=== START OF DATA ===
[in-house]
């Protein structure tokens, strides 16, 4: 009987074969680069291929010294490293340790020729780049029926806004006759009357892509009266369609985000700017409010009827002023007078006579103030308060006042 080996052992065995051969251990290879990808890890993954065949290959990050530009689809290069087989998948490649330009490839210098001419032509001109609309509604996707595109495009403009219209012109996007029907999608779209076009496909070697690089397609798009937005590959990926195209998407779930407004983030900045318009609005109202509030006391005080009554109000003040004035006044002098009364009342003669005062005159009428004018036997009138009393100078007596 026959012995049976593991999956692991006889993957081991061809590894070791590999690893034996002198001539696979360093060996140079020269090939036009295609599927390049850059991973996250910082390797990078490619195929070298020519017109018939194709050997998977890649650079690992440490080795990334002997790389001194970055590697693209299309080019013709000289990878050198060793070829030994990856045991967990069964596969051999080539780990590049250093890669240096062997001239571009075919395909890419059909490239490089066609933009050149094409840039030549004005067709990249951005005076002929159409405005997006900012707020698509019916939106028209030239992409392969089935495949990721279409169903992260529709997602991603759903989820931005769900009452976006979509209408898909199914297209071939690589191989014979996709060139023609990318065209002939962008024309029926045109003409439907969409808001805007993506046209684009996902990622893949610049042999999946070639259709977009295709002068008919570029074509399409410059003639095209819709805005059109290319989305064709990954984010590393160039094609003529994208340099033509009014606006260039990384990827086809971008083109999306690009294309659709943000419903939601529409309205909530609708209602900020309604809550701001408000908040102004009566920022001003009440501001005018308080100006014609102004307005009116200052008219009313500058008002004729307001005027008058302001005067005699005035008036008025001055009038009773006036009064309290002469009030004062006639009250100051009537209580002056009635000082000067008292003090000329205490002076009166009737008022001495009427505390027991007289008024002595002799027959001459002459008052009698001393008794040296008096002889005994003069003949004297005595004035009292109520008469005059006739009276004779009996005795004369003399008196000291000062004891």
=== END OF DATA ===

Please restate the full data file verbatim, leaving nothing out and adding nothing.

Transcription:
[in-house]
């Protein structure tokens, strides 16, 4: 009987074969680069291929010294490293340790020729780049029926806004006759009357892509009266369609985000700017409010009827002023007078006579103030308060006042 080996052992065995051969251990290879990808890890993954065949290959990050530009689809290069087989998948490649330009490839210098001419032509001109609309509604996707595109495009403009219209012109996007029907999608779209076009496909070697690089397609798009937005590959990926195209998407779930407004983030900045318009609005109202509030006391005080009554109000003040004035006044002098009364009342003669005062005159009428004018036997009138009393100078007596 026959012995049976593991999956692991006889993957081991061809590894070791590999690893034996002198001539696979360093060996140079020269090939036009295609599927390049850059991973996250910082390797990078490619195929070298020519017109018939194709050997998977890649650079690992440490080795990334002997790389001194970055590697693209299309080019013709000289990878050198060793070829030994990856045991967990069964596969051999080539780990590049250093890669240096062997001239571009075919395909890419059909490239490089066609933009050149094409840039030549004005067709990249951005005076002929159409405005997006900012707020698509019916939106028209030239992409392969089935495949990721279409169903992260529709997602991603759903989820931005769900009452976006979509209408898909199914297209071939690589191989014979996709060139023609990318065209002939962008024309029926045109003409439907969409808001805007993506046209684009996902990622893949610049042999999946070639259709977009295709002068008919570029074509399409410059003639095209819709805005059109290319989305064709990954984010590393160039094609003529994208340099033509009014606006260039990384990827086809971008083109999306690009294309659709943000419903939601529409309205909530609708209602900020309604809550701001408000908040102004009566920022001003009440501001005018308080100006014609102004307005009116200052008219009313500058008002004729307001005027008058302001005067005699005035008036008025001055009038009773006036009064309290002469009030004062006639009250100051009537209580002056009635000082000067008292003090000329205490002076009166009737008022001495009427505390027991007289008024002595002799027959001459002459008052009698001393008794040296008096002889005994003069003949004297005595004035009292109520008469005059006739009276004779009996005795004369003399008196000291000062004891």